Fearing the revolutionary blockchain
Blockchain is the new jargon in every industry – finance/banking, investing, healthcare, education, insurance, real estate, government, travel, etc.
The potential confusion surrounding this technology is somewhat threat as it will relatively automate large functions of the accounting profession. This technology is already disrupting the profession, but it will deliver both opportunities and challenges. Understanding the implications and possibilities of this technology is essential for accountants seeking to keep up to date and relevant in a rapidly changing marketplace.
To get ready for the blockchain revolution, accountants need to understand what exactly blockchain technology is, and what is might mean for the profession.
What is Blockchain in Accounting Industry?
Blockchain is also known as distributed ledger technology (DLT).
In traditional accounting, records are stored in a centralized location, be it a collection of spreadsheet files or the database of an accounting software application. The accountant enters each record, and performs whatever actions are necessary to serve the client’s needs. When information about the records is needed by regulators or clients, the accountant must retrieve whatever data is needed and provide it to the requesting party. Generally, only the accountant and auditors have direct access to the centralized ledger.
In blockchain, on the other hand, records are entered and stored in a distributed, or shared, ledger, which is generally made accessible to all concerned parties. In this case, the accountant, regulators, auditors, and clients would each possess an identical copy of the ledger at all times. Of course, each client would have access only to the portion of the ledger that contains their own records. Public and private keys are used to authenticate users.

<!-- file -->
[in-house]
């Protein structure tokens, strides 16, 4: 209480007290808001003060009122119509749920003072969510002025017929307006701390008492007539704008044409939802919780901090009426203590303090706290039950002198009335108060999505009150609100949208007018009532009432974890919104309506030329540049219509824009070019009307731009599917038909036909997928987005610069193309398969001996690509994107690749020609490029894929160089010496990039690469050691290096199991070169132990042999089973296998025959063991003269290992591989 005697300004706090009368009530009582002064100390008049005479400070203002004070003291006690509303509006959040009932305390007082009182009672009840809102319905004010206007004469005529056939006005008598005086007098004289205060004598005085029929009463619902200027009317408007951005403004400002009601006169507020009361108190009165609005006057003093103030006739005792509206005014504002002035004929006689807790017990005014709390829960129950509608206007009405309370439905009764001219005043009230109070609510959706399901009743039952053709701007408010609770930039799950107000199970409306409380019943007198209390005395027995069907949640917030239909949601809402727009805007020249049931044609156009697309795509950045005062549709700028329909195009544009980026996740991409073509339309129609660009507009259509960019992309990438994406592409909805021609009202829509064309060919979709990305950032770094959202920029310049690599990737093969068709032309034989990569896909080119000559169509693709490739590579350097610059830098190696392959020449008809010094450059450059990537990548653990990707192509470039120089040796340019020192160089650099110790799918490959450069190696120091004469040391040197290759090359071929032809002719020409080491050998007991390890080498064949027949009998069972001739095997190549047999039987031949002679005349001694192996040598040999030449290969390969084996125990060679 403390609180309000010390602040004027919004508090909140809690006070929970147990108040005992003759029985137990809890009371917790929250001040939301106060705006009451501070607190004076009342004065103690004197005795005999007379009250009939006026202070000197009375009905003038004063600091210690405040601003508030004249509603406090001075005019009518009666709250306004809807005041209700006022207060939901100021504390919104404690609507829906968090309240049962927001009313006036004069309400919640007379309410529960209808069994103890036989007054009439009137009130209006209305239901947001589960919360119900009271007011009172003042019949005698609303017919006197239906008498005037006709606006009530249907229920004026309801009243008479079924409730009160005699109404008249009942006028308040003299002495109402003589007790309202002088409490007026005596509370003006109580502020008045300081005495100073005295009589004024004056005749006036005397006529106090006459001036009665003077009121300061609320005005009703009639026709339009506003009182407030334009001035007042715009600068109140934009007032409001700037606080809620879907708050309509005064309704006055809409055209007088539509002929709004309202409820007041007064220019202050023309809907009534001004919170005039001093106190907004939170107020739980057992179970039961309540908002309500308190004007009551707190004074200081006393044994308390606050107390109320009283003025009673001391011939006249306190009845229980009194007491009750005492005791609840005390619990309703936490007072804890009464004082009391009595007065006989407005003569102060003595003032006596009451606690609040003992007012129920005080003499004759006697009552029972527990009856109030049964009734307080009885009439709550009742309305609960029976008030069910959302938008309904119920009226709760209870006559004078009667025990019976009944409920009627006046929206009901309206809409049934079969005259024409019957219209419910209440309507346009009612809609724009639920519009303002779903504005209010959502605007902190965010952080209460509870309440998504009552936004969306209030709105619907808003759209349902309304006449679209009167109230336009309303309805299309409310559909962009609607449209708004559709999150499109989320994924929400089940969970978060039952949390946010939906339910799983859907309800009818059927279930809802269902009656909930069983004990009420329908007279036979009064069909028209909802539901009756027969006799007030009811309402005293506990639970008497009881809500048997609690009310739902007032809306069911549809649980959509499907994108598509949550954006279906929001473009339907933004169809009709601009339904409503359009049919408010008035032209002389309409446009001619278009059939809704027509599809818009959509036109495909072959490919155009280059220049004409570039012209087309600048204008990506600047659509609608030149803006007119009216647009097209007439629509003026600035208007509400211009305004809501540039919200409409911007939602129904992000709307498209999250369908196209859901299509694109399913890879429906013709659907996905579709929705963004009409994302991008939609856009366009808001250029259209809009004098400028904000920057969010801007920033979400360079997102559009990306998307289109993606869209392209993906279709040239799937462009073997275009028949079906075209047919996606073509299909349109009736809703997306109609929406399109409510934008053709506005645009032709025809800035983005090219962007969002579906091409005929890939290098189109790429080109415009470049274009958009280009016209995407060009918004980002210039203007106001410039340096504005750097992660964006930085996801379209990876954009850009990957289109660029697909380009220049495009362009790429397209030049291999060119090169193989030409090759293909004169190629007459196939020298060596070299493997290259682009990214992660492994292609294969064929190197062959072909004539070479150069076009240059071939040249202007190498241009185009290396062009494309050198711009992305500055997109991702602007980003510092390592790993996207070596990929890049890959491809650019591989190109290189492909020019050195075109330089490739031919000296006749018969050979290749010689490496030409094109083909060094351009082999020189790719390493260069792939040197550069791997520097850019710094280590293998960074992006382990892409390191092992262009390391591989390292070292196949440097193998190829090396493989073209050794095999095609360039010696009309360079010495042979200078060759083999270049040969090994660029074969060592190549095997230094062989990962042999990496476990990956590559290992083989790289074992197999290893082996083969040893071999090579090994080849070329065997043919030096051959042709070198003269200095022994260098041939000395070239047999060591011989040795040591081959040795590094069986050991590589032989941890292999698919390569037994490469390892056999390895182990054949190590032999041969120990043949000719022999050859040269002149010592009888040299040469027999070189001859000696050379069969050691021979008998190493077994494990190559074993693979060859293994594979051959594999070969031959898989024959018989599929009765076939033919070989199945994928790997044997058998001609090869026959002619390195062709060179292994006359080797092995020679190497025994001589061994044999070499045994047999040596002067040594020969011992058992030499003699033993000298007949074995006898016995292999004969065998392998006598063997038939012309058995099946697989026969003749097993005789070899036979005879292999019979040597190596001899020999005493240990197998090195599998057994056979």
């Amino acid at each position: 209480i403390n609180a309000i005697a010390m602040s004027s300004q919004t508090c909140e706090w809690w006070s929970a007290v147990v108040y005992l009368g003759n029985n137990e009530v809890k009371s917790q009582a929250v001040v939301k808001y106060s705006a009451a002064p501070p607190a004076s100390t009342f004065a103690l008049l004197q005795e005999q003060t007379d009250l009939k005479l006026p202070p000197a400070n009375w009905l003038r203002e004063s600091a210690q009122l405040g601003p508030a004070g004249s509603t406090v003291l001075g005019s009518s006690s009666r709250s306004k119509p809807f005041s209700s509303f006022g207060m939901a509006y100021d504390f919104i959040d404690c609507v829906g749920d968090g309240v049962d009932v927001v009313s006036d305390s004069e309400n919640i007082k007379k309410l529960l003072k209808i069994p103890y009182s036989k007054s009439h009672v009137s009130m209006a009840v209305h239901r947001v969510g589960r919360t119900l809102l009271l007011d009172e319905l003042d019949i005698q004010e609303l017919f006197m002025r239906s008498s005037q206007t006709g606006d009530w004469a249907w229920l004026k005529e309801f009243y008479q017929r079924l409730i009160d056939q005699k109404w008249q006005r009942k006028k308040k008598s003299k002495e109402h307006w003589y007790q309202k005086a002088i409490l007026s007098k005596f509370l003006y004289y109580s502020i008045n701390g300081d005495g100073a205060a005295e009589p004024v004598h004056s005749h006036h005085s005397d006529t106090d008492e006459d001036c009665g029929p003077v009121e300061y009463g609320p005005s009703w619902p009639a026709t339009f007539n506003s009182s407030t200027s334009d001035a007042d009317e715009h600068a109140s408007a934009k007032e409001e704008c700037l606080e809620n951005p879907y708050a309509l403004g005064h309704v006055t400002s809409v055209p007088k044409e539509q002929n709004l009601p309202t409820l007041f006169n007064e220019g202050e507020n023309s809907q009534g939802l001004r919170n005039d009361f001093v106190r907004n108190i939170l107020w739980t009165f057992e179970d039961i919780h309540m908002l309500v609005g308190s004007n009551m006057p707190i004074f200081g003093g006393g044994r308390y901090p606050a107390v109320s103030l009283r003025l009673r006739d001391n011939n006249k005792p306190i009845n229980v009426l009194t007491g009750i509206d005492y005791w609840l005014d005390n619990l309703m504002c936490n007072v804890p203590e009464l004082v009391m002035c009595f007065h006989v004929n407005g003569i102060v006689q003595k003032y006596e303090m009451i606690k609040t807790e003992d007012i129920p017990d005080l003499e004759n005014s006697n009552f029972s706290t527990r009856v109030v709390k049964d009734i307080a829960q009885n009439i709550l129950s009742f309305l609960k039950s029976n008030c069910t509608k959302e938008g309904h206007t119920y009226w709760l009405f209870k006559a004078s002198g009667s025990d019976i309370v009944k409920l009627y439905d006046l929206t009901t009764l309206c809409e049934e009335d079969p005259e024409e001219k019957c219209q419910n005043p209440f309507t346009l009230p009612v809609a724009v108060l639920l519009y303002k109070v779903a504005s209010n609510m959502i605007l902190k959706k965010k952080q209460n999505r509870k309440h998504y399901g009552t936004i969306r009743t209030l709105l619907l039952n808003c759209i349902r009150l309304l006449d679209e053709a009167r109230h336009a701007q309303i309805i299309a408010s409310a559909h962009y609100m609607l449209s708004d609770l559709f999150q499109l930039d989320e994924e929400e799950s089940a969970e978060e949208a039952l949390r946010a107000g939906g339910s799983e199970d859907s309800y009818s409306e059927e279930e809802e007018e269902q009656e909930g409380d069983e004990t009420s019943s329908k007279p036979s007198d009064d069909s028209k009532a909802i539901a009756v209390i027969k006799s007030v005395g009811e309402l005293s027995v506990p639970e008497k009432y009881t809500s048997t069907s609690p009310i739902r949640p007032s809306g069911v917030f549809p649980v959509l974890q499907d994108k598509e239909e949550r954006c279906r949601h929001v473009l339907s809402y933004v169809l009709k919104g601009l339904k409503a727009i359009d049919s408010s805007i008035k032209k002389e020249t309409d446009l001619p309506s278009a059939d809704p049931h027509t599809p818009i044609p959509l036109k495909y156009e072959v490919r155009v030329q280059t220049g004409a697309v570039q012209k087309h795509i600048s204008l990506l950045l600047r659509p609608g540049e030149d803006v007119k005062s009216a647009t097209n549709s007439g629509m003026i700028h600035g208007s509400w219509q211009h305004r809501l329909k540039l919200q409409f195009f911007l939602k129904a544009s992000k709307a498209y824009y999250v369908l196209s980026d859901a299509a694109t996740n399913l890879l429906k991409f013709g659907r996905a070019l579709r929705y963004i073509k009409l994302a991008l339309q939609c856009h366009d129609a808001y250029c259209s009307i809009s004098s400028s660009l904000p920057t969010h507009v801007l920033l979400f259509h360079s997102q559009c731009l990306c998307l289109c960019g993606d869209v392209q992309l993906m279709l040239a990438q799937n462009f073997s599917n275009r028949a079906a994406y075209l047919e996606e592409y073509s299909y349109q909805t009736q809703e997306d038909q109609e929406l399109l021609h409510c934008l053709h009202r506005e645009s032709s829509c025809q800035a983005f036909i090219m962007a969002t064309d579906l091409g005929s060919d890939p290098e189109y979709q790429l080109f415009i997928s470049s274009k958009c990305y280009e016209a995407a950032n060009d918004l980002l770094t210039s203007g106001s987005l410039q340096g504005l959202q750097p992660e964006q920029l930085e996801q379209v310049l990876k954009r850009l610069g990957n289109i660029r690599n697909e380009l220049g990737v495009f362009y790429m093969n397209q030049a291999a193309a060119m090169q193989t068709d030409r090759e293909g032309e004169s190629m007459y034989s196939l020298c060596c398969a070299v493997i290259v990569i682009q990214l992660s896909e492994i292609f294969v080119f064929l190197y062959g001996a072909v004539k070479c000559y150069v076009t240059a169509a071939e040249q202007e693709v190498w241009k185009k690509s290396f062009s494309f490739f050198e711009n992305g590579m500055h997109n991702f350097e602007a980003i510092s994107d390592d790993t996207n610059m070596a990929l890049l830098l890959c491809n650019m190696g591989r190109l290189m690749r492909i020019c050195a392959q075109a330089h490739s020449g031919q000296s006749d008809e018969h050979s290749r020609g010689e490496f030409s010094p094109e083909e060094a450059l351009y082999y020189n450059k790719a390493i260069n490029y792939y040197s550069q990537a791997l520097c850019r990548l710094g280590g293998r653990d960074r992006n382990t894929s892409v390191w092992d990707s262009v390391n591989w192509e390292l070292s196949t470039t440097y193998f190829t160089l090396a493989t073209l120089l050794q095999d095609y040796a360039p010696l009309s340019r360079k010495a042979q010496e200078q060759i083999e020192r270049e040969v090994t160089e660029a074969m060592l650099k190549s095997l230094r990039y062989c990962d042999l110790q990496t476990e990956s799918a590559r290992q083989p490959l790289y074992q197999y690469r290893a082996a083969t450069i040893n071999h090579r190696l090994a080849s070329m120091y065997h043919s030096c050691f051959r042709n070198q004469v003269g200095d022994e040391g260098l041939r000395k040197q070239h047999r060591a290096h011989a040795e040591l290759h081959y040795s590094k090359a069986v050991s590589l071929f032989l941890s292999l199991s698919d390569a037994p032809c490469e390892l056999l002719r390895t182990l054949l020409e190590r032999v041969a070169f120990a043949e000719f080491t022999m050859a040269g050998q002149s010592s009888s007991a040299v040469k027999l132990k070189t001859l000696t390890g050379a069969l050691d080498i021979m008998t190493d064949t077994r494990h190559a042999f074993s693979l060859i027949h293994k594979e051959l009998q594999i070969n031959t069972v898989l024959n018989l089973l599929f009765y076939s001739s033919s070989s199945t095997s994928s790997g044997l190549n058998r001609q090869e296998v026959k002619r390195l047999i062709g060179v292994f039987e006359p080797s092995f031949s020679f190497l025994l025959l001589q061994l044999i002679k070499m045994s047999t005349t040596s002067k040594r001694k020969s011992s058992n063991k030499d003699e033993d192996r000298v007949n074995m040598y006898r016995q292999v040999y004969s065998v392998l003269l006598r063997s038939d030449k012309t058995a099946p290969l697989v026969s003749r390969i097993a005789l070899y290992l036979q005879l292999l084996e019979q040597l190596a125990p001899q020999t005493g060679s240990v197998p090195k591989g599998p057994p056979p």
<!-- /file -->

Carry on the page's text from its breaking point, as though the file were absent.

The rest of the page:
What are some of the benefits of Blockchain in Accounting Industry?
How should Accounting Industry prepare itself?
Accountants can transform how blockchain will be used in the future and how the development of blockchain take place.
Because blockchain provides transparent record of all accounting data, it offers an opportunity for accountants and CPA firms to streamline their processes and audits, while ensuring that the records are accurate and truthful. This is an amazing improvement over traditional accounting procedures that can be fraught with errors and fraud.
There is almost no need to confirm the accuracy of blockchain transactions with external sources, but there is still a lot of works needs to be done on the part that how these transactions are recorded and recognized in the financial statements, and how judgmental elements such as valuations are decided.
Blockchain is a new frontier for the accounting and there is still a lot that needs to be figured out and lot that still needs to be figured out. It will be interesting to see how the industry develops itself soon.